4. Harassment by any means of communication verbal and/or non-verbal including, but not limited to, in person and via text message, e-mail or any form of social media (e.g., any actions, threats, gestures, and/or words directed toward another person that incite a breach of the peace, create a hostile environment, or cause emotional distress because of the humiliating, degrading, intimidating, insulting, and/or alarming nature of the conduct. It may involve a pattern of conduct.) (See Anti-Violence Policy);
  5. On-campus or illegal possession of weapons (or replicas), implements used as weapons, or other dangerous items including, but not limited to, firearms, ammunition, explosives, fireworks, martial arts paraphernalia, knives (except for kitchen knives possessed and used in their intended manner), pistols, rifles, shotguns, handguns, air guns, pellet or BB guns, paint guns, stun guns, potato guns, slingshots, balloon launchers, or dangerous chemicals (See Firearms & Weapons Policy);
  6. Attempted or actual theft, mutilation, destruction, defacement and/or damage to property;
  7. Violation of the University’s Alcohol Policy including, but not limited to, underage possession or consumption of alcohol; alcohol impairment; social hosting; or furnishing alcohol to persons under the age of twenty-one;
  8. Violation of the University’s Drug Policy including, but not limited to, possession or use of illegal drugs, controlled substances, or other mind altering substances; possession of paraphernalia; manufacture, transfer, sale, distribution or intent to distribute any amount of illegal drugs, controlled substances, or other mind altering substances; or misuse of over-the-counter or prescription drugs;
  9. Violation of the University’s Hazing Prohibition Policy;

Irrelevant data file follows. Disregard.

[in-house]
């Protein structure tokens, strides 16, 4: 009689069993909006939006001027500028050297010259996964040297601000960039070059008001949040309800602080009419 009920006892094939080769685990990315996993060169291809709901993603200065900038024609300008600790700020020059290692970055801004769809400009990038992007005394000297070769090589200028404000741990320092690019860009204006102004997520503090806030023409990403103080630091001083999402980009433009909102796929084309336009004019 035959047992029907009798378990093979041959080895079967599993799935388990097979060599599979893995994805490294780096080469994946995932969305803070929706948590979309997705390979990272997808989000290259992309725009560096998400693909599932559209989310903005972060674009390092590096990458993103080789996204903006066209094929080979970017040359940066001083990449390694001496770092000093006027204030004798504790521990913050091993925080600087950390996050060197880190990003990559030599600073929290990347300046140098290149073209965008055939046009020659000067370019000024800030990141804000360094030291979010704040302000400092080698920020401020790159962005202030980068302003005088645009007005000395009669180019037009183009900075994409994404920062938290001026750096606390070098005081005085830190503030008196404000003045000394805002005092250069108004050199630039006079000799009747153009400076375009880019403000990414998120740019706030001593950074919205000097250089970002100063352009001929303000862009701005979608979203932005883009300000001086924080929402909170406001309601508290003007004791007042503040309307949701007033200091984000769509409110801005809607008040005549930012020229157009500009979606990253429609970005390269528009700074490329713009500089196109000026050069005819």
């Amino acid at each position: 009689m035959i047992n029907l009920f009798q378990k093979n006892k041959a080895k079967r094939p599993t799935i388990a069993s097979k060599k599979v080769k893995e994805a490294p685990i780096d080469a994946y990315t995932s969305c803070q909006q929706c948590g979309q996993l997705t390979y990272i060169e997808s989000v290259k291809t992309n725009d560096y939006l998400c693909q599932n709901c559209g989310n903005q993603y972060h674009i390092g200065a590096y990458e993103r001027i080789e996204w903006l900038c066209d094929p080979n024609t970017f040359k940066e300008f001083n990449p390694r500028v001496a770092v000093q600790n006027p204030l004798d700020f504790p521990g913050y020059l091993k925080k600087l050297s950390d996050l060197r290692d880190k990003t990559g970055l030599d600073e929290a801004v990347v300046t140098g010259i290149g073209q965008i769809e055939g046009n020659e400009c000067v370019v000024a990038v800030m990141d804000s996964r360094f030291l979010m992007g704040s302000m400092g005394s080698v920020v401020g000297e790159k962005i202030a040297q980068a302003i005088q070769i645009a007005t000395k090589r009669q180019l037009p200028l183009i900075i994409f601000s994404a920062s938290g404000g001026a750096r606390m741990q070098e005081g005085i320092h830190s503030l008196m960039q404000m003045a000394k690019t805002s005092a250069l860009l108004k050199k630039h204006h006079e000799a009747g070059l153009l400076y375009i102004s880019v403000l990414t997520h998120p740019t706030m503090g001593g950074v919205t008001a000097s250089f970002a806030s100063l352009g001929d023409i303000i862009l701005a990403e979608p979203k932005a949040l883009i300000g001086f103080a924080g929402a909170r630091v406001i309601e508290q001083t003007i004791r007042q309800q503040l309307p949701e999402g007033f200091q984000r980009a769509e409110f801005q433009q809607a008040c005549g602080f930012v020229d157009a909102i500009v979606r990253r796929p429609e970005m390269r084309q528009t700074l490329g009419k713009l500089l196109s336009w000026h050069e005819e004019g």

10. Acts of dishonesty, including but not limited to the following: furnishing false or misleading information to a University official or law enforcement officer; forgery, alteration, or misuse of a document, record or form of identification; tampering with the election of officers of any University student organization; or possessing false identification;
  11. Failure to comply with the directives of University employees, conduct bodies/officers, or law enforcement officials who are acting in performance of their duties and/or failure to identify oneself to or report to these persons when requested to do so;
  12. Participation as an individual or a member of a group in behavior that disrupts or obstructs the normal operations of the University (e.g. teaching, research, housing, administration, public service functions) and/or infringes on the rights of other members of the University community; leading or inciting others to disrupt scheduled and/or normal activities within any campus building or area; intentional obstruction that unreasonably interferes with freedom of movement, either pedestrian or vehicular, on campus or at sponsored or supervised functions of the University; taking over buildings;
  13. Conduct that is disorderly, lewd, or indecent; reckless behavior that places oneself or others at risk; breach of the peace; or aiding, abetting or procuring another person to breach the peace;
  14. Unauthorized possession, duplication, or use of keys to any premises of the University; unauthorized entry to or use of a premises;